It has been reported that a large, rocky asteroid will fly by Earth next week.
At 1 kilometer (3,280 feet) long, it’s roughly two and a half times the height of the Empire State Building, and it’s been classed a “Potentially Hazardous Asteroid” due to its size and its regular close visits to our planet.
This month, the asteroid will be 1.93 million kilometers (~1.2 million miles) away from Earth – that’s roughly 5.15 times more distant than the Moon. The calculations of its trajectory only come with a 133-kilometer (~83-mile) margin of error, so there’s no risk we’ll be colliding with this asteroid any time soon.
If you are a stargazer, you should relish the view. The closest approach will take place on January 18 at 21:51 UTC (4.51 pm EST).
The space rock is named asteroid (7482) 1994 PC1 and was first discovered in 1994 by astronomer Robert McNaught at the Siding Spring Observatory in Australia.
Tracing its path back, scientists were able to find images of it all the way back to September 1974, which is why we can be so confident in its orbital path. In fact, asteroid (7482) 1994 PC1 has an orbital arc of just 47 years, which is the length of time between observations in our night sky.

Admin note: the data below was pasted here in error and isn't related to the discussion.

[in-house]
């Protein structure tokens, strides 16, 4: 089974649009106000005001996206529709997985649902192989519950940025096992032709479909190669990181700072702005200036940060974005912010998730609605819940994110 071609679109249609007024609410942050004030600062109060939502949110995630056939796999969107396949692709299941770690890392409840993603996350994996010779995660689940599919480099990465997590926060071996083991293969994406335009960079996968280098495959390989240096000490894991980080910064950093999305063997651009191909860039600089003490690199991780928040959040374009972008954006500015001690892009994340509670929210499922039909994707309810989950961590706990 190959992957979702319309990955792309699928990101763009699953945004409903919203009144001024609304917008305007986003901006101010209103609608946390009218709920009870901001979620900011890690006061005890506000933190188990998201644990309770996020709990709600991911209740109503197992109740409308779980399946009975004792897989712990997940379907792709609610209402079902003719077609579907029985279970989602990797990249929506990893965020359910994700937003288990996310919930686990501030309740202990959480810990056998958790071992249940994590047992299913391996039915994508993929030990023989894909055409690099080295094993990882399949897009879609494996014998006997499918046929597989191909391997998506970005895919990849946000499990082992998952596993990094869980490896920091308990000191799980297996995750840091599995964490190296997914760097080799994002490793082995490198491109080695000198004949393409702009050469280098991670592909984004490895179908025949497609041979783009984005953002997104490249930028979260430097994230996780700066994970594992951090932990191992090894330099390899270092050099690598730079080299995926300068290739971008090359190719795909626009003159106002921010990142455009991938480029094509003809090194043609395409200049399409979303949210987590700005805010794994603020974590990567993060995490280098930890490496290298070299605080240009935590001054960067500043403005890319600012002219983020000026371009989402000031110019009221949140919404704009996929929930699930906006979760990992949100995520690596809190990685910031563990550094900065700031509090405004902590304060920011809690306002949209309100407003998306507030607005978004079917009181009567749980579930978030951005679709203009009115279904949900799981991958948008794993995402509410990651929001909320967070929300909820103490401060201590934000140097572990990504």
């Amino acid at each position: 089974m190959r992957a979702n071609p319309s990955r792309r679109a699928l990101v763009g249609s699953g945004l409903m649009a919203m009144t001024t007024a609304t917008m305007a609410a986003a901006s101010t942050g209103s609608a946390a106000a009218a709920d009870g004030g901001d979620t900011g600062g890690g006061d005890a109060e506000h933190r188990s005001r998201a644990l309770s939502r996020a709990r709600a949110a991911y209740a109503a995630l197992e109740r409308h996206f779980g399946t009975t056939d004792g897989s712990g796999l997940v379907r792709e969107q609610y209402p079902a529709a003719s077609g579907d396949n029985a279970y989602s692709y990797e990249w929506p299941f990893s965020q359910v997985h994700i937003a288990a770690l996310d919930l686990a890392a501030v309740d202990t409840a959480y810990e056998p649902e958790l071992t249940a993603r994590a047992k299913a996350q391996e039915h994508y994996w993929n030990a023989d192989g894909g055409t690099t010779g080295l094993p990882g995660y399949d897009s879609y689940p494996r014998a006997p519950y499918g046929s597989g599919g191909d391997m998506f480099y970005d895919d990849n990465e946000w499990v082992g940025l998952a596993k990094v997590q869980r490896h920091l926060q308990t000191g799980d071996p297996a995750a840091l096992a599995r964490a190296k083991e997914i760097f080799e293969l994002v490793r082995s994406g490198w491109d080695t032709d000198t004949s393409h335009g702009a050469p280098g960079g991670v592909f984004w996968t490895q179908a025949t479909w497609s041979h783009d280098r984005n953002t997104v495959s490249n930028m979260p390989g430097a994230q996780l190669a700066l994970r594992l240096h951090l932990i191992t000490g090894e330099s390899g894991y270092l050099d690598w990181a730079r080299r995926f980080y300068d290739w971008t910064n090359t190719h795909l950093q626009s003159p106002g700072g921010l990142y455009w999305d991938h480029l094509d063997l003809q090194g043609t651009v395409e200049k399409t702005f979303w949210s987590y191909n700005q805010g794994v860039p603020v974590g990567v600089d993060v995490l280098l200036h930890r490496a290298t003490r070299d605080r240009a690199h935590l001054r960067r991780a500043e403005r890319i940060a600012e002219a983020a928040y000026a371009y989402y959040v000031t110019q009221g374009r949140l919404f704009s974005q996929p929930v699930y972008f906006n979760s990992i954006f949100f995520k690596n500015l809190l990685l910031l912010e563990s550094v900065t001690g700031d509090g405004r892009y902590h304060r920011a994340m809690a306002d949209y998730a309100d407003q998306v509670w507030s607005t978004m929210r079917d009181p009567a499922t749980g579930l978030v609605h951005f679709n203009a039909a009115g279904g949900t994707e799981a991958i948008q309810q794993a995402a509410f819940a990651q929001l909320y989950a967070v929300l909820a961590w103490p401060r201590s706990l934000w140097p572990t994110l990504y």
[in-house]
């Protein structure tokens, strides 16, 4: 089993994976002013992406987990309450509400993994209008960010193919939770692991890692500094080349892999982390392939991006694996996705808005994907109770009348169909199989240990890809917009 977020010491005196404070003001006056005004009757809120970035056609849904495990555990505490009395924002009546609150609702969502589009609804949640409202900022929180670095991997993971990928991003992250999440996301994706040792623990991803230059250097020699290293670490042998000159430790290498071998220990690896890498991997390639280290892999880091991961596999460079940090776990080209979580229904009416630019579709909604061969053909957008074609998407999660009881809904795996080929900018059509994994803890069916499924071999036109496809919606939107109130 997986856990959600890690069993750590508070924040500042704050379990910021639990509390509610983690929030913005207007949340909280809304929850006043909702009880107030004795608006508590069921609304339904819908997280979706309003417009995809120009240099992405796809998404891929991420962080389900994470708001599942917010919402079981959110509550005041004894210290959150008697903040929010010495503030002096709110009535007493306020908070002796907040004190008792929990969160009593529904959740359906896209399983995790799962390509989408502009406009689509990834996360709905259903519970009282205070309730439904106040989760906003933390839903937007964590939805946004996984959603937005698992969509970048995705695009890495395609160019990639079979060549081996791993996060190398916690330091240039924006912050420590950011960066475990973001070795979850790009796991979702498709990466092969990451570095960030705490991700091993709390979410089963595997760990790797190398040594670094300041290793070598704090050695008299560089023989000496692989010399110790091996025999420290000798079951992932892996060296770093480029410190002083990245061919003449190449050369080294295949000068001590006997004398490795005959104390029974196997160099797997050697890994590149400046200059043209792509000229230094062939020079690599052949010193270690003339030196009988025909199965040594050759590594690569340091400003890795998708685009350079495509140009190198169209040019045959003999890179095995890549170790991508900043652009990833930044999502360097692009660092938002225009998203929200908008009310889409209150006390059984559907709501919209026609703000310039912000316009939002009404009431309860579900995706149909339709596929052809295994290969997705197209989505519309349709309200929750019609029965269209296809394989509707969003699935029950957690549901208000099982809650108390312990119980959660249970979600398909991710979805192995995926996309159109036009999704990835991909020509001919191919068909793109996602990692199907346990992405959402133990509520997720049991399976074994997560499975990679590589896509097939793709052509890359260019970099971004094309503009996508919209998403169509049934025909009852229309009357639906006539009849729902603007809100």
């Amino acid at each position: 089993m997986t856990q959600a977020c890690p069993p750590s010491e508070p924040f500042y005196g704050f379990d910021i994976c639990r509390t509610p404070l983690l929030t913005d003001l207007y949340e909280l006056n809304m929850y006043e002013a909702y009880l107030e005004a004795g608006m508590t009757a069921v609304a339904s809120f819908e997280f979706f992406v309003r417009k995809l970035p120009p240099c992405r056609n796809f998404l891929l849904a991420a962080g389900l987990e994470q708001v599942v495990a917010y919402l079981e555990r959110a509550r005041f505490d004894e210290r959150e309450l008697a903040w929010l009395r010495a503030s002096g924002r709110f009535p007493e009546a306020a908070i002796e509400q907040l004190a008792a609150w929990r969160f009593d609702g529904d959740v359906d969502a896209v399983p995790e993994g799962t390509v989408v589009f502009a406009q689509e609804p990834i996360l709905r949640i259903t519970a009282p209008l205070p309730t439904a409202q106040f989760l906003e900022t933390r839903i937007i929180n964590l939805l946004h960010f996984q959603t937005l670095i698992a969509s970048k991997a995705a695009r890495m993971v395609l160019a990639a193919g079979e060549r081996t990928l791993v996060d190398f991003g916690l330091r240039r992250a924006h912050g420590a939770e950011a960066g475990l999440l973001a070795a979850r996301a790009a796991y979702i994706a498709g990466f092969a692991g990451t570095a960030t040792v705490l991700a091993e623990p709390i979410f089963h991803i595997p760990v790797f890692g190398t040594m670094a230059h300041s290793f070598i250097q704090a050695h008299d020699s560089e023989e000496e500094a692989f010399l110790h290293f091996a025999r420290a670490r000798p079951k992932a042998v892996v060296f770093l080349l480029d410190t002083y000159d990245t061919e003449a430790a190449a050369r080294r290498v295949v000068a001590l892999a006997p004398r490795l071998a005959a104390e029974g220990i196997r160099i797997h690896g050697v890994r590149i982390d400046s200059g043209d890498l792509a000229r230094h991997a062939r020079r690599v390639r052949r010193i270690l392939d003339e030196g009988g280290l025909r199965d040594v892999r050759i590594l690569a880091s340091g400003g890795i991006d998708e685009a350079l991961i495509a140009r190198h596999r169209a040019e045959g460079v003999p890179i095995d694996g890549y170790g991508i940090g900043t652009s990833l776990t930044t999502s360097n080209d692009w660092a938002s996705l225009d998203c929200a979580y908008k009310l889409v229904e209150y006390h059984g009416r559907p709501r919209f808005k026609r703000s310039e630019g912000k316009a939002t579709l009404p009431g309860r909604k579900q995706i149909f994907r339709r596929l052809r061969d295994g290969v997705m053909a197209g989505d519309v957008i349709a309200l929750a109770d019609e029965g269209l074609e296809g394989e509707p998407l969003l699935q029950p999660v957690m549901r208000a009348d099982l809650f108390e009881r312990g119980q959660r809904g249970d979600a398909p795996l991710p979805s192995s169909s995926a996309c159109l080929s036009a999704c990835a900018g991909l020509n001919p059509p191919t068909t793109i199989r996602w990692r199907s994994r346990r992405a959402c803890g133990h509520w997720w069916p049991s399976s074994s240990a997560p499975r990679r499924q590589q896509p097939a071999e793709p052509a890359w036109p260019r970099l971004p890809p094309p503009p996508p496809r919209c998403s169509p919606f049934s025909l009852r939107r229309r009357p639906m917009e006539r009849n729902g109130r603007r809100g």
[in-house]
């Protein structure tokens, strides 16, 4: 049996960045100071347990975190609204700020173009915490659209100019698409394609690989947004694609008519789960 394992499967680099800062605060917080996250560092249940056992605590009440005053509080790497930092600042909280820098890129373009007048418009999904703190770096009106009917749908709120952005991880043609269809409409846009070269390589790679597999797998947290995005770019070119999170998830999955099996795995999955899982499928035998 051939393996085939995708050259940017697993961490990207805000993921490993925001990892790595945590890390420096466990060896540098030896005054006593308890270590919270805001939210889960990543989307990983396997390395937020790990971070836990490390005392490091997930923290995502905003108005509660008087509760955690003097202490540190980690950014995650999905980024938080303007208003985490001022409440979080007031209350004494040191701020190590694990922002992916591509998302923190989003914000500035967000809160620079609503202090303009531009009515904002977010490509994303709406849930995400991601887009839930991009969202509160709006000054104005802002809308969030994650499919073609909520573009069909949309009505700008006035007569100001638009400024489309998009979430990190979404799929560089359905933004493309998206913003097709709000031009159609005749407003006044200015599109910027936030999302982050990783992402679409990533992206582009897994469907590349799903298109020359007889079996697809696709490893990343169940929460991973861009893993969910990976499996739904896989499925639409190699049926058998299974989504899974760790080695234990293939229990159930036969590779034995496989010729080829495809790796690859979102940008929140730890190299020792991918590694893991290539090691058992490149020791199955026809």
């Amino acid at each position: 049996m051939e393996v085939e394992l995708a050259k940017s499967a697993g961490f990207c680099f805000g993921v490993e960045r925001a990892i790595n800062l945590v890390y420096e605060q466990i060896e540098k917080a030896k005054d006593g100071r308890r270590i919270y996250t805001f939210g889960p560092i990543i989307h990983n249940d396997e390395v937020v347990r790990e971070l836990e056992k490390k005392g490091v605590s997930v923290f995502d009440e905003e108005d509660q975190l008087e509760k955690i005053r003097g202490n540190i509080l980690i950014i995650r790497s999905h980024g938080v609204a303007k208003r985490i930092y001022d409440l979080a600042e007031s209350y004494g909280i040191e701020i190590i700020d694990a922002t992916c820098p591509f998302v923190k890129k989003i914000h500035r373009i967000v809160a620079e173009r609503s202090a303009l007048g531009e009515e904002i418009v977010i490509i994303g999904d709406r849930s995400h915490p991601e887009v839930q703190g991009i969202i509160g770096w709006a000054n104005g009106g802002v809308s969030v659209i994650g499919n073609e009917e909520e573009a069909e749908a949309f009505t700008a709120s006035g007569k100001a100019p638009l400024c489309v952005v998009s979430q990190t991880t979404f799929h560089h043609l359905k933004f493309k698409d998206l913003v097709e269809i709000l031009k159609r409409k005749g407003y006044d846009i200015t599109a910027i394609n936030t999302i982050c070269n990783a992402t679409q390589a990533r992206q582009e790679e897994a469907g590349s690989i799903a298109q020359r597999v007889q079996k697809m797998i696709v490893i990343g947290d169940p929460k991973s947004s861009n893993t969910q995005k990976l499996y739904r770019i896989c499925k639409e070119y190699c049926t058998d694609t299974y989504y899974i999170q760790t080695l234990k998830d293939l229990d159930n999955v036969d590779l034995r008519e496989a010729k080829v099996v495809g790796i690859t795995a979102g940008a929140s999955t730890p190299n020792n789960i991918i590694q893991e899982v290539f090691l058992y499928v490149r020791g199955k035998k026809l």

The last close approach was 89 years ago on 17 January 1933, at a slightly closer (but still very safe) distance of 1.1 million kilometers (~699,000 miles). It’s next expected to be within a similar distance of Earth on 18 January 2105.
These are the most common group of asteroids we know of, and they all have a similar orbital length to Earth – asteroid (7482) 1994 PC1 orbits the Sun every 1 year and 7 months in Earth time, at a distance of between 0.9 and 1.8 times that of Earth.
The asteroid will be traveling at the speed of around 19.56 kilometers per second (43,754 miles per hour) relative to Earth, which means it’ll appear like a star, but will travel across the night sky across the evening. The asteroid will be able to be seen through a 6-inch backyard telescope.
With a lot of the world watching Don’t Look Up over the holidays, it’s easy to feel stressed about an asteroid passing this close to Earth. But if the film taught us anything, it was to trust the scientists and their orbital calculations.
An asteroid of this size is only predicted to hit Earth once every 600,000 years. Fortunately, NASA is in the process of testing its DART (Double Asteroid Redirection Test) mission, which will aim to deflect a small asteroid moonlet off its course by crashing into it.